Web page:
Certain prebiotics can be found naturally in small quantities in some fruit and vegetables, and human breast milk. One of the latest and best prebiotics has been developed from natural ingredients by Clasado which runs the prebiotic information website www.prebiotic.org. Clasado’s super-prebiotic, whose patent application is pending, is especially beneficial to bifidobacteria combining this with a unique anti-adhesion property. The anti-adhesion effect means that pathogenic bacteria, such as enteropathogenic e-coli and salmonella typhimurium, passing through the digestive tract, attach themselves to the Clasado prebiotic and are therefore "flushed" out of the gastrointestinal tract, being unable to attach and anchor themselves to the colon wall. This has been confirmed by laboratory trials and could be especially beneficial to dairy goat producers looking for ways to combat similar-type illnesses which sometimes strike bottle and lamb-bar fed dairy kids.

A staggering 80% of people in the western world are lacking sufficient fiber. The recommendation for adults is 18g to 30g of dietary fiber a day, unfortunately the average diet contains only around 12g.

The problem is that most people do not eat enough specific foods to sustain beneficial bacteria and to make matters worse, a lot of foods commonly eaten in today’s fast-paced society are those that pathogens thrive on. Once pathogens are in ascendance they can rule the gut for a long time. When the balance is addressed and beneficial resident bacteria is fed, the body will feel healthier, have a stronger immune system and more energy through the day.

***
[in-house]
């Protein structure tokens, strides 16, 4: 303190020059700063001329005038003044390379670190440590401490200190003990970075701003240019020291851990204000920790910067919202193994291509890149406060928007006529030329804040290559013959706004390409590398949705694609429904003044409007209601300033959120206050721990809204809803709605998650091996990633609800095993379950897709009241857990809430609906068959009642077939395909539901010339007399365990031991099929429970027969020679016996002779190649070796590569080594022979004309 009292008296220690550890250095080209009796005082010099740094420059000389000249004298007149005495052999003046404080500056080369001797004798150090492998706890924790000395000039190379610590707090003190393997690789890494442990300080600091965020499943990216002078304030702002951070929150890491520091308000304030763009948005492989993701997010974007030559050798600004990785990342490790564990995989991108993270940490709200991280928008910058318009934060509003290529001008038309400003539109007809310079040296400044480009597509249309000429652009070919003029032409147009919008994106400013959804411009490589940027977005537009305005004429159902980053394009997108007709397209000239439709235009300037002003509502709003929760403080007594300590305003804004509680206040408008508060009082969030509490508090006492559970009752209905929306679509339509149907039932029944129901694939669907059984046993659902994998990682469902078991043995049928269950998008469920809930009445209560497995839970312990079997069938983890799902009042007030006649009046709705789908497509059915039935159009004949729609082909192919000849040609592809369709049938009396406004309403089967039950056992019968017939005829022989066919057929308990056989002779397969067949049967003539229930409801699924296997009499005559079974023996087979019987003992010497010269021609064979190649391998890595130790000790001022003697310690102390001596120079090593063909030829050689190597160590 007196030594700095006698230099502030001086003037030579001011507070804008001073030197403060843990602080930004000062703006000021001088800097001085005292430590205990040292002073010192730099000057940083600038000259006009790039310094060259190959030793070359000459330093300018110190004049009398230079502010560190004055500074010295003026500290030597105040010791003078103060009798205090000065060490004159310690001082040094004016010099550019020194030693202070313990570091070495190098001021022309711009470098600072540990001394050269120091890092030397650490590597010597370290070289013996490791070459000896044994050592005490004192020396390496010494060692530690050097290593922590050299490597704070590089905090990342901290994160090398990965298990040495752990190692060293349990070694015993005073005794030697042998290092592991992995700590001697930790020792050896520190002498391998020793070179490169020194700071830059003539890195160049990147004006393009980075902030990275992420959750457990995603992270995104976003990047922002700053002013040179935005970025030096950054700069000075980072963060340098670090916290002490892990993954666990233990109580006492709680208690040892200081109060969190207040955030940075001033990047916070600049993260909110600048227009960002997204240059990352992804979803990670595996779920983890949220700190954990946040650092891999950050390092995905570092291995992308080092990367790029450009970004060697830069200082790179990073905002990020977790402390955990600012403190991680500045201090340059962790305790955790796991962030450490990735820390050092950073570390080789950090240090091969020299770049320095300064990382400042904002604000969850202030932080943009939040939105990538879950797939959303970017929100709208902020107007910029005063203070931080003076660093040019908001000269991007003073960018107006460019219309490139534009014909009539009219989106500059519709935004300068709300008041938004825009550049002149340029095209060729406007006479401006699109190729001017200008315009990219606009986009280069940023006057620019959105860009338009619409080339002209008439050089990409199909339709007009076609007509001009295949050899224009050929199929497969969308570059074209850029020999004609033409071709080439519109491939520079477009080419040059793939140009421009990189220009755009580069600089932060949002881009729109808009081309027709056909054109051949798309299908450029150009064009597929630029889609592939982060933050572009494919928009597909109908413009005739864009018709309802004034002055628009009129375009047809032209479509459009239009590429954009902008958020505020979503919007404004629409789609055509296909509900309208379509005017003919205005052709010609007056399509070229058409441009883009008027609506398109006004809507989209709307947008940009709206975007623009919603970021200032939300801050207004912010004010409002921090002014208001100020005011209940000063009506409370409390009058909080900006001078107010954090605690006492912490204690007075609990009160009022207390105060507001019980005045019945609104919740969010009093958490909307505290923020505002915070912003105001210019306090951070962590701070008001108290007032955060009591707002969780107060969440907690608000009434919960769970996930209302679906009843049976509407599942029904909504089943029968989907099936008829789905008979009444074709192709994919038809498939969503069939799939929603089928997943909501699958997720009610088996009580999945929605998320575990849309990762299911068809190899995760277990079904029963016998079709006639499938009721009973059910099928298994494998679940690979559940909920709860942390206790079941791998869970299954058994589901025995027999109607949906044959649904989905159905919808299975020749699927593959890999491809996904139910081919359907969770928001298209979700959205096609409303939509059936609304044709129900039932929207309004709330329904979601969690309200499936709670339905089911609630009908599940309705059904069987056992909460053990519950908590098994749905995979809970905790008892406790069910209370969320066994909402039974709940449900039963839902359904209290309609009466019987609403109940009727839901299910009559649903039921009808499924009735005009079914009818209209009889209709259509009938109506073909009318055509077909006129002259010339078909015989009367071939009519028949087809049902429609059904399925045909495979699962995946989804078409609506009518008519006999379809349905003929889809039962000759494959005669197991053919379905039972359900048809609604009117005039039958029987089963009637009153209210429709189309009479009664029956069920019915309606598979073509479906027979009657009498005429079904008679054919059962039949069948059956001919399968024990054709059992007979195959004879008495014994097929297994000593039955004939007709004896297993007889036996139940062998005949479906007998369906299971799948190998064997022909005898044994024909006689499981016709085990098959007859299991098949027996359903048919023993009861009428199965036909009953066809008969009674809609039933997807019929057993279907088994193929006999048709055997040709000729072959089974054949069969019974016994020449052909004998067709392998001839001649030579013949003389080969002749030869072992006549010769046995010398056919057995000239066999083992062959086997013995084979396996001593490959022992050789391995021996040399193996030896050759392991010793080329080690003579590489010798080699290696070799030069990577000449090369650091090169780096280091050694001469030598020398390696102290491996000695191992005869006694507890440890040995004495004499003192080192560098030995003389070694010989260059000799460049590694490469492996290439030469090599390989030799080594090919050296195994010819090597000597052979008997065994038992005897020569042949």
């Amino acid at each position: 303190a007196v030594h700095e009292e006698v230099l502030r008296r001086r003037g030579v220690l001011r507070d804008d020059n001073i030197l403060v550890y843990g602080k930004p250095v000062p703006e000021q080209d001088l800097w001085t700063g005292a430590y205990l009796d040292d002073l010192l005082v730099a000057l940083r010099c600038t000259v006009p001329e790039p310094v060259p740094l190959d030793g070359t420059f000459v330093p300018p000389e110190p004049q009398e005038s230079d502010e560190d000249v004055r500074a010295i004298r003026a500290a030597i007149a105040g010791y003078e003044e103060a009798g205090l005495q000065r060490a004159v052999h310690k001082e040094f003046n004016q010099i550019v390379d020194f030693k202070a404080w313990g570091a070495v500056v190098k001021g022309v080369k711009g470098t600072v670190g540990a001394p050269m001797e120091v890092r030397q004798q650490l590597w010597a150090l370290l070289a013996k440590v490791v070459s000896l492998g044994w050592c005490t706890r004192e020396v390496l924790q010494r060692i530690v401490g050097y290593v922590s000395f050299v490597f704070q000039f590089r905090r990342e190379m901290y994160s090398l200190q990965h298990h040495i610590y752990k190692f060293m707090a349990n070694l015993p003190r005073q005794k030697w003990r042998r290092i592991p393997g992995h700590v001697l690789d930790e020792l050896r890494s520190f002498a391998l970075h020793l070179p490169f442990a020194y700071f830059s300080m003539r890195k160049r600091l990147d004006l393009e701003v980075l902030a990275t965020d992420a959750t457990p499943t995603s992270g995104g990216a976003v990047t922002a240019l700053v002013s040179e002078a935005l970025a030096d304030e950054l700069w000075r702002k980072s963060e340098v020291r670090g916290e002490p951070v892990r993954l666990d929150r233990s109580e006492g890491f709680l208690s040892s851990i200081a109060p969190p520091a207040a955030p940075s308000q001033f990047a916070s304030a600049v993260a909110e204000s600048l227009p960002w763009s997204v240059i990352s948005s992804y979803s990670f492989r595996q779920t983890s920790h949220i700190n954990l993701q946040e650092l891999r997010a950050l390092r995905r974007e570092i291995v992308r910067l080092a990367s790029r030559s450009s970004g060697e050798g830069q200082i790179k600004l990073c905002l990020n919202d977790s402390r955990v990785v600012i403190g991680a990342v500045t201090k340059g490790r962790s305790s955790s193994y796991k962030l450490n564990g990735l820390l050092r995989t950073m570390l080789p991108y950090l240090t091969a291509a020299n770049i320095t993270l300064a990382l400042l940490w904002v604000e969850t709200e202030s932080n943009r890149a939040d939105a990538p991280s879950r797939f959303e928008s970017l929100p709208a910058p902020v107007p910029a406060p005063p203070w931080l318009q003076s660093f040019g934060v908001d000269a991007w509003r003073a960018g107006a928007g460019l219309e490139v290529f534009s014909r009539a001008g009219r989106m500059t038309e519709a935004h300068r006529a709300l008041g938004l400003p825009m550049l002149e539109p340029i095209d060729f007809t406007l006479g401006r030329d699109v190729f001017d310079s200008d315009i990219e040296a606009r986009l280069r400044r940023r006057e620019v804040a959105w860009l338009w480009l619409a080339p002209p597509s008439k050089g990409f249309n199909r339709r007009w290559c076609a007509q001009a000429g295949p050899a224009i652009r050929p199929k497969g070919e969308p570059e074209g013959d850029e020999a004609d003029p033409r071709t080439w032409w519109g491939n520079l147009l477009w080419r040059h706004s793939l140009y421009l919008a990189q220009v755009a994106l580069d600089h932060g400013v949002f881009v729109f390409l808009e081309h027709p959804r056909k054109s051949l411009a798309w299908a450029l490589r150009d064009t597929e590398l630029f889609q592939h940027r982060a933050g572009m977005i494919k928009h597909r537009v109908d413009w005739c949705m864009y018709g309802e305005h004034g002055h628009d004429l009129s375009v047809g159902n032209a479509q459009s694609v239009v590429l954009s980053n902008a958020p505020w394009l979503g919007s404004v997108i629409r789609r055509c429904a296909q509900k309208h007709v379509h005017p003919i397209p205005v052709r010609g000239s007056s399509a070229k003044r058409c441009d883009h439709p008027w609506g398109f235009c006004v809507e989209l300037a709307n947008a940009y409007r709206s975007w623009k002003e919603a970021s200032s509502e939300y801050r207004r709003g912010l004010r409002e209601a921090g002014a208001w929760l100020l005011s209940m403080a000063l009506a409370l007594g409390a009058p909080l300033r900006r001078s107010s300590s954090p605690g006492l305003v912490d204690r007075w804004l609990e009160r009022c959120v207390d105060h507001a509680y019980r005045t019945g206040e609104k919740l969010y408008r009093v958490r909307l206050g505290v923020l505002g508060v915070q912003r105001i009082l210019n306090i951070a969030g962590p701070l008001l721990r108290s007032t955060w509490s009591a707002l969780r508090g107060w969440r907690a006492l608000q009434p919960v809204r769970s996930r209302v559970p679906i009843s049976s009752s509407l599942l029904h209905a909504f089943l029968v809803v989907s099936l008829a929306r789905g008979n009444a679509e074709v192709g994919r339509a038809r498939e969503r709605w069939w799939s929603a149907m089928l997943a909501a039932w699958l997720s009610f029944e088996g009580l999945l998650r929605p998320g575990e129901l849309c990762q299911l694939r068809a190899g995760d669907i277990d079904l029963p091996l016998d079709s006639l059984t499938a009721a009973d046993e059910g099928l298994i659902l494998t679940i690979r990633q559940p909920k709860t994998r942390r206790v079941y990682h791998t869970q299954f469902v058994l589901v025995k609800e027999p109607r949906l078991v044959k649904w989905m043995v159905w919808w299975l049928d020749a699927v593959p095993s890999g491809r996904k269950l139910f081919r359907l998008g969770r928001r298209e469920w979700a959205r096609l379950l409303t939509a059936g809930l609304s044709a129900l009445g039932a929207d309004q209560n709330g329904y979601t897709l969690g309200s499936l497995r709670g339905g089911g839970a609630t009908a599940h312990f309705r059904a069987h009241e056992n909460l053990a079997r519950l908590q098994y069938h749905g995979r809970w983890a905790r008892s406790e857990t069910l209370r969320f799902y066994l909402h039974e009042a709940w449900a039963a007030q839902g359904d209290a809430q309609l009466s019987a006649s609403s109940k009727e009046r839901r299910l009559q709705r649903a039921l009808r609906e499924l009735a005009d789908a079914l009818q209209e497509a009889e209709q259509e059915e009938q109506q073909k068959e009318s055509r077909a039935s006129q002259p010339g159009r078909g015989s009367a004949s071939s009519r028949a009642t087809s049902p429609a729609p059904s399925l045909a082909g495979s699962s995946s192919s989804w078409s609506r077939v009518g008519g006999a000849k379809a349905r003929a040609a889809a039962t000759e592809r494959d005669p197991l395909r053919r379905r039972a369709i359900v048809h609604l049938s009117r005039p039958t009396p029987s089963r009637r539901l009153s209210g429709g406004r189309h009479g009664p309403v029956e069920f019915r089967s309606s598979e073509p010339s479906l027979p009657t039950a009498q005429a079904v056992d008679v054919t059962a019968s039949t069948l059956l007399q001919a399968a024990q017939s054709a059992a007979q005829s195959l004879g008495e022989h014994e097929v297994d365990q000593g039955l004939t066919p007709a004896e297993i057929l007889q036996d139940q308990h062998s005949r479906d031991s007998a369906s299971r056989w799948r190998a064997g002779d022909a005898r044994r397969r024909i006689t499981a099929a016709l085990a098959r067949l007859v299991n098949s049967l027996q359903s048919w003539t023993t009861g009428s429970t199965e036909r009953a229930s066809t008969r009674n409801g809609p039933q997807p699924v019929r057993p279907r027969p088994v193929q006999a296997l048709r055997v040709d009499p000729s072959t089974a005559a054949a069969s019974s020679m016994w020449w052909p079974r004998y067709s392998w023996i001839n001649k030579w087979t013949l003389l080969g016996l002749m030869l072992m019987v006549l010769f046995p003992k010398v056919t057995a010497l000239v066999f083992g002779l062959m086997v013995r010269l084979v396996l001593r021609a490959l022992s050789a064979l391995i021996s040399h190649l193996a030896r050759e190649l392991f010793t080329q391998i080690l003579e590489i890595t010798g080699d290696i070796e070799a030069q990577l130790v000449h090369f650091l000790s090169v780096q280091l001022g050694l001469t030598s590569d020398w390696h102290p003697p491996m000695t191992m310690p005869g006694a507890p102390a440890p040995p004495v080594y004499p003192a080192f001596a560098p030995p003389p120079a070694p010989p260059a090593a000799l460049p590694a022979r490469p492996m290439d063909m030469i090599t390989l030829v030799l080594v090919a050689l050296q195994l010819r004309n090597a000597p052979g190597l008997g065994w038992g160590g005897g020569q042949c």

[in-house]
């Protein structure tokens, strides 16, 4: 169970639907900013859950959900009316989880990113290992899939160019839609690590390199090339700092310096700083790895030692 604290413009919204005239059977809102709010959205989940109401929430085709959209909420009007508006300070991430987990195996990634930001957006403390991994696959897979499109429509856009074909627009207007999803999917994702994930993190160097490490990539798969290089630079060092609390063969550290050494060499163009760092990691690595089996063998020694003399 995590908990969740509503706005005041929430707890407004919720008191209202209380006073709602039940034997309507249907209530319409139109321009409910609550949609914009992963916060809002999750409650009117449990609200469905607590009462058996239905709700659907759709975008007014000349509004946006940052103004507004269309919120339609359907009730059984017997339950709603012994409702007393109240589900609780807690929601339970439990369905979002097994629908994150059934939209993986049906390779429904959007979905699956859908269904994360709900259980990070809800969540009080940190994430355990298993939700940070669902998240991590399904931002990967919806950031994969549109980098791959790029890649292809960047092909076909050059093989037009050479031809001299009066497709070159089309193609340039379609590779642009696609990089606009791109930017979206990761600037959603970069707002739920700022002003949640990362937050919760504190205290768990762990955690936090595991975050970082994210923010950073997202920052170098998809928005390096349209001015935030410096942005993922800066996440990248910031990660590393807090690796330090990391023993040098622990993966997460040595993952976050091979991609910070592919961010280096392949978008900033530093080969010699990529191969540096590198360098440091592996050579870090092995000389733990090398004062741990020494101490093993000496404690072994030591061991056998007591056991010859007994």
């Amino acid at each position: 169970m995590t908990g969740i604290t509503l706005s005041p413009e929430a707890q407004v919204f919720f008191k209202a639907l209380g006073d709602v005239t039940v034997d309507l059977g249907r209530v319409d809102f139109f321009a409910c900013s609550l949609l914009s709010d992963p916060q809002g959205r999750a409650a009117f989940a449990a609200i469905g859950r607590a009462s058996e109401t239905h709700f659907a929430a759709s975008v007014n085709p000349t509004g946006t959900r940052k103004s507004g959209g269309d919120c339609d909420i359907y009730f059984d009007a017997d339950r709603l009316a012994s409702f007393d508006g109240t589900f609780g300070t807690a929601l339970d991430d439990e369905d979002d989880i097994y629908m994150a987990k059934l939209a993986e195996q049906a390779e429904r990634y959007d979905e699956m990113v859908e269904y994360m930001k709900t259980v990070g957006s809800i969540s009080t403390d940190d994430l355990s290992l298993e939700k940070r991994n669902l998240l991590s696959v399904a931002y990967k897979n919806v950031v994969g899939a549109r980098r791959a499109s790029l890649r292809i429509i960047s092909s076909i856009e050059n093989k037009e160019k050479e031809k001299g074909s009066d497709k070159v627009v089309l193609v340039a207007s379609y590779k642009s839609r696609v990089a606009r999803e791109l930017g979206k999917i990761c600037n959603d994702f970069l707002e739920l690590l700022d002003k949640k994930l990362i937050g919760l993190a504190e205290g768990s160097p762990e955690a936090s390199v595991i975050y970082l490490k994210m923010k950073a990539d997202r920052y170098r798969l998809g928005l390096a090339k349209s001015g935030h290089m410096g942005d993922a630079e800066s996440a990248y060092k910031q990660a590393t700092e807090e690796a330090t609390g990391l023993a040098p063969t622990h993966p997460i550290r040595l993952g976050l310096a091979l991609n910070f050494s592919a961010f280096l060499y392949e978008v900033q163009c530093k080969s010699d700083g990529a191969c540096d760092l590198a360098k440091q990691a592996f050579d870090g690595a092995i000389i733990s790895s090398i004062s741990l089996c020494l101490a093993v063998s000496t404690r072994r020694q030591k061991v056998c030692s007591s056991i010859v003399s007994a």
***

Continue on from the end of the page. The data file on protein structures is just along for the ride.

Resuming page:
"Although probiotic and prebiotic approaches are likely to share common mechanisms of action, as their effect is impacted through the increase of beneficial colonic bacteria in both cases, they differ in composition and metabolism. The advantage of the prebiotic over the probiotic approach is that the former does not rely on culture viability in a certain formulation," said Glenn Gibson, a professor at the Food Microbial Sciences Unit at the University of Reading and the first person, along with his research partner Dr. Marcel Robertfroid, to identify prebiotics in 1995. (Van Loo et al., 1995, Moshfegh et al., 1999.)

Scientists agree that high numbers of bifidobacteria are seen as positive for health systems in humans and animals. Bifidobacteria have been shown to inhibit growth of pathogenic bacteria modulate the immune system, produce digestive enzymes, repress the activities of rotaviruses and restore microbial integrity of the gut microflora following antibiotic therapy or antibiotic-associated diarrhea (Bernet et al. 1993; Gibson & Wang, 1994; Saavedra et al. 1994, McCracken & Gaskins, 1999; Collins & Gibson, 1999). It is clear that prebiotics may play a dramatic future role being a vital component in the achievement of overall health and wellbeing for all mammals, humans and dairy goats included.